This process is quite straight forward. Just click on the Deploy button.

You will presented with a screen that explains every steps.

First of all you have to download the virtual appliance that will enable connectivity from the SDDC to the Cloud filesystem, second connect on the console to finish setting up the IP and to enter the Cloud orchestrator FQDN.

Make a note of the Console credentials, which you need to log in to the VM console: admin/vmware#1. Also copy (or write down) the Orchestrator Fully Qualified Domain Name (FQDN), which you need when you configure the connector in the VM console

A few things you need to know:

  • Do not name the DRaaS Connector VM using the same naming conventions you use to name VMs in your vSphere environment.
  • Avoid giving the DRaaS Connector VM a name that might match the VM name pattern you use when you define protection groups.
  • If you are deploying the DRaaS Connector to a VMware Cloud SDDC with more than one cluster, you must choose a cluster to deploy the connector VM on. Each cluster in your SDDC must have the connector VM deployed on it in order for the VMs running on the cluster to be added to protection groups and replicated to a cloud backup site.
  • Do not use non-ASCII characters for the connector name label.

After downloading the OVA by using the URL, I have uploaded the OVA to a Content Library in my SDDC. And started the deployment of the OVA.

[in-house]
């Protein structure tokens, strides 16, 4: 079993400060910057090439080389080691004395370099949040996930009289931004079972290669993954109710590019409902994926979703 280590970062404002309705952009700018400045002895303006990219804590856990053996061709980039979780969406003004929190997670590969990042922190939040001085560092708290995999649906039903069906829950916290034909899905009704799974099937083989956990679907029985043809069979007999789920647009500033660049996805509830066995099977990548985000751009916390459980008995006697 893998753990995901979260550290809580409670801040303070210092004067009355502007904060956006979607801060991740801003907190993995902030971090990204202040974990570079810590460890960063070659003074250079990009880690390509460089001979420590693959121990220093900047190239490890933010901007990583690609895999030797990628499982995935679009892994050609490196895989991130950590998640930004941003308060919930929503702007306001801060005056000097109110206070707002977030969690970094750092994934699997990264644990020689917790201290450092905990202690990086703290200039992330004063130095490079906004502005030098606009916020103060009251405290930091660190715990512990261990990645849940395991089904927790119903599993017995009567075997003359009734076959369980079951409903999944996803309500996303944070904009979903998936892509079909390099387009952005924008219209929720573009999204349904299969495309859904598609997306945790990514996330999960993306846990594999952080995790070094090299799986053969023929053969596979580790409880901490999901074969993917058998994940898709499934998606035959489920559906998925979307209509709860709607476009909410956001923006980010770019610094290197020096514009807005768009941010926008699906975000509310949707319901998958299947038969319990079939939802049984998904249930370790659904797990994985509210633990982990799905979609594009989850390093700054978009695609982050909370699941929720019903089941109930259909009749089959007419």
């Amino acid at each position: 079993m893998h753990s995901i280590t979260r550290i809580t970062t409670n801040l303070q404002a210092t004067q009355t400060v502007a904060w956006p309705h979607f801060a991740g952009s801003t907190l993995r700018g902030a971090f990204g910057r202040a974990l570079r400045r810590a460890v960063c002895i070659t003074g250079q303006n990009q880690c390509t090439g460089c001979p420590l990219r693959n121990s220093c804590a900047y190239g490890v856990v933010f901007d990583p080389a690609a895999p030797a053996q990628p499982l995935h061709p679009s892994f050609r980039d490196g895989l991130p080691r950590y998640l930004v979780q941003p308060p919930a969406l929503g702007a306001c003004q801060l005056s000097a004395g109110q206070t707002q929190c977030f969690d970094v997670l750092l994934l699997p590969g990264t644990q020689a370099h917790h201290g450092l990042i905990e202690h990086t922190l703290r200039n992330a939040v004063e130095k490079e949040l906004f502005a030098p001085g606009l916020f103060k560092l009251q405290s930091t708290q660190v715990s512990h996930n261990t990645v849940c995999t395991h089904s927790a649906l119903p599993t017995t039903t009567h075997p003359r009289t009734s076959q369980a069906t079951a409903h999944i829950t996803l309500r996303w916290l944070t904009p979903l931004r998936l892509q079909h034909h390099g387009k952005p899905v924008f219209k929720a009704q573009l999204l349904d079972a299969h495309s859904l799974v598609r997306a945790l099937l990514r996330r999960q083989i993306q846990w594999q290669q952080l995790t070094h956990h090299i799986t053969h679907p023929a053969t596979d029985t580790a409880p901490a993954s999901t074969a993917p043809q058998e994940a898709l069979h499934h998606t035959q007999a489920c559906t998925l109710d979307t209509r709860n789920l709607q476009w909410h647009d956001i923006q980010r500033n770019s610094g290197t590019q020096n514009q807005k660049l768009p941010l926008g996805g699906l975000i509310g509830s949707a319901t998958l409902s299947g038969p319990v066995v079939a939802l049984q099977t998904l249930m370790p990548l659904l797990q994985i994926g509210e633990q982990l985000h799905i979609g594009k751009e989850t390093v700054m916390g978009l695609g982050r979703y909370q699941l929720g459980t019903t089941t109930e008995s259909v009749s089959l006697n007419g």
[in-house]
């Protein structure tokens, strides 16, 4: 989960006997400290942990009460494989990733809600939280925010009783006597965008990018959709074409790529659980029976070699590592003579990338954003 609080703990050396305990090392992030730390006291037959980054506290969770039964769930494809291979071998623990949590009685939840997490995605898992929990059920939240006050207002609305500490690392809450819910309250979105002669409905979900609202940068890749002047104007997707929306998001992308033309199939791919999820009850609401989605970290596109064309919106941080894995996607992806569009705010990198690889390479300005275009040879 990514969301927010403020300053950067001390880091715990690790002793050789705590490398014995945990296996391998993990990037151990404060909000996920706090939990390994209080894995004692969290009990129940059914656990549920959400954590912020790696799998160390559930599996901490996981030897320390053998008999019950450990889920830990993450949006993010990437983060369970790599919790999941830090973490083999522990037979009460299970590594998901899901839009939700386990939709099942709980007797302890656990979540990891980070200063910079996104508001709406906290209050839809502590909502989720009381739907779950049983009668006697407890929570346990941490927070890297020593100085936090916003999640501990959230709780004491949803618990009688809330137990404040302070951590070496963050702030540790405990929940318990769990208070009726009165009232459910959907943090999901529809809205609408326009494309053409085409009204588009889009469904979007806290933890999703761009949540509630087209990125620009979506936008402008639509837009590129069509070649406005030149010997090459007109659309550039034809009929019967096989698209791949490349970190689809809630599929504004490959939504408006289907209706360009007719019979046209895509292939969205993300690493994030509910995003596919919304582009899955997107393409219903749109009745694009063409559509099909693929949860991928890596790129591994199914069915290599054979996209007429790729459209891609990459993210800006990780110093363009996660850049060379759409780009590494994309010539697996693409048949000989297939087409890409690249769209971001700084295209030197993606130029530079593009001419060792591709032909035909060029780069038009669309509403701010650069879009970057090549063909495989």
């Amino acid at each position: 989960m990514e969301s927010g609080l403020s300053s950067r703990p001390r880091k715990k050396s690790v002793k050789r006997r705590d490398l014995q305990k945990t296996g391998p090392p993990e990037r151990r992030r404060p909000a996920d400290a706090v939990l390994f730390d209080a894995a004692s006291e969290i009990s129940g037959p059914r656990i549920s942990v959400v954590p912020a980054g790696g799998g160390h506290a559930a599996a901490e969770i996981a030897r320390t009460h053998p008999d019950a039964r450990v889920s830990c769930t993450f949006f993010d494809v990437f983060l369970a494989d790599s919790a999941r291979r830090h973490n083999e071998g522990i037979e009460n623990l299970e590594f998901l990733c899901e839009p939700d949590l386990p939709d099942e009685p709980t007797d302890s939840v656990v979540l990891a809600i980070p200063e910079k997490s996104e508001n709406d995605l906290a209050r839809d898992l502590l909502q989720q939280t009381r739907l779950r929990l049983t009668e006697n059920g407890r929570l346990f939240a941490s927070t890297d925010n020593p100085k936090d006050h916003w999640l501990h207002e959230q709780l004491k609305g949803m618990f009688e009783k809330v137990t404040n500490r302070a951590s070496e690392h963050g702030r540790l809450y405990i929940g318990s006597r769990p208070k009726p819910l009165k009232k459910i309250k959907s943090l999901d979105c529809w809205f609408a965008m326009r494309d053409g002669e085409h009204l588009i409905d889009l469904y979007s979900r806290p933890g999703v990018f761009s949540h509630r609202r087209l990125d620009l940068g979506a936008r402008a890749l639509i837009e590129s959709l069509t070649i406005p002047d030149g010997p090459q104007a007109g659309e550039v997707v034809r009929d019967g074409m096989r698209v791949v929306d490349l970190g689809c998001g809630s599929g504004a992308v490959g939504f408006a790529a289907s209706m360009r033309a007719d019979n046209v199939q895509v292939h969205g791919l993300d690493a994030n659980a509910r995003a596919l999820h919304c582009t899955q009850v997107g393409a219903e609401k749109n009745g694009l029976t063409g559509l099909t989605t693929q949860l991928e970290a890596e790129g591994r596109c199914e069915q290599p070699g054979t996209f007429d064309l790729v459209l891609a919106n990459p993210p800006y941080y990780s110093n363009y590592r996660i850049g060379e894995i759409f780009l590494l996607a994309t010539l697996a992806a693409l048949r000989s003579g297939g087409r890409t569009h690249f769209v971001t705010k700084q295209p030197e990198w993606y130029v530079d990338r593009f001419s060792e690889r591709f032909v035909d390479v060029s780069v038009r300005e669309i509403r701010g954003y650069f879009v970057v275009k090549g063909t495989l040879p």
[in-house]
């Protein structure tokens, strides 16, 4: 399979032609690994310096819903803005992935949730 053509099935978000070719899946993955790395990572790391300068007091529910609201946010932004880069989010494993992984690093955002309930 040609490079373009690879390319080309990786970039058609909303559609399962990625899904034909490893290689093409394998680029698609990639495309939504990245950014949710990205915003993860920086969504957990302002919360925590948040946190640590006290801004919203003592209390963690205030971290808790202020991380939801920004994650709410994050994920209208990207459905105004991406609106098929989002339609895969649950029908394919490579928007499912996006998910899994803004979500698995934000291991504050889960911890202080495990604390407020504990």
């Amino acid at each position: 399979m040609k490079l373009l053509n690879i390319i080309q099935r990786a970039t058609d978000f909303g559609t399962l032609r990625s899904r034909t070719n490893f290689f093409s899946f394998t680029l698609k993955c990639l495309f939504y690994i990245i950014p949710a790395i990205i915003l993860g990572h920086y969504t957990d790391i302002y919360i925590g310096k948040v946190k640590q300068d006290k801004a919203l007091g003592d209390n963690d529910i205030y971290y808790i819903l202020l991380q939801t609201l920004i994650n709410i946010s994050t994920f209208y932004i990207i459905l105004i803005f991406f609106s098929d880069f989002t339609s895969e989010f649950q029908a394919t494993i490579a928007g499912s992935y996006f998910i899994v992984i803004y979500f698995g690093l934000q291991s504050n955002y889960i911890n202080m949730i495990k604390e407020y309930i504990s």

I gave it a name.

The only Resource pool that I can choose is the Compute-ResourcePool.

The Storage datastore can only be WorkloadDatastore.

I have chosen the default compute segment (sddc-cgw-network-1).

I am then presented with the final page of the wizard and I click finish to launch the deployment.

After a few seconds, the Connector Virtual Machine appears in the inventory. I just started the VM to be able to continue the setup.

Finishing configuring the Cloud Connector in the SDDC

Second phase of the deployment is to setting up the networking.

Once the VM has started, I have had to open a console from vCenter in order to finish the configuration I have had to connect with credential presented is the latest window: admin/vmware#1.

I have typed ‘a’ to start Static IP allocation and entered a new IP address and subnet mask plus a DNS IP address (I picked the google one).

Next step is to enter the Cloud Orchestrator FQDN.

And to achieve the configuration the site specific pass-code…

and the site label (I kept the same name as the VM).

After a few seconds, I received a Success message to inform me that the setup was achieved.

To finish this phase, I have checked that the right firewall rules have been created in my SDDC.

With the newly added rule, the segment where the Cloud Connector runs has access to the Cloud Orchestrator in the cloud with SSH and HTTPS, to the SDDC vCenter, and to the Auto-support server in HTTPS. Finally it has also access to the scalable Cloud File System on the port TCP 1759.

That’s conclude the first part of this very long series of post on vCDR.

In my next post I am going to show you how to start protecting VMs in the Protected SDDC!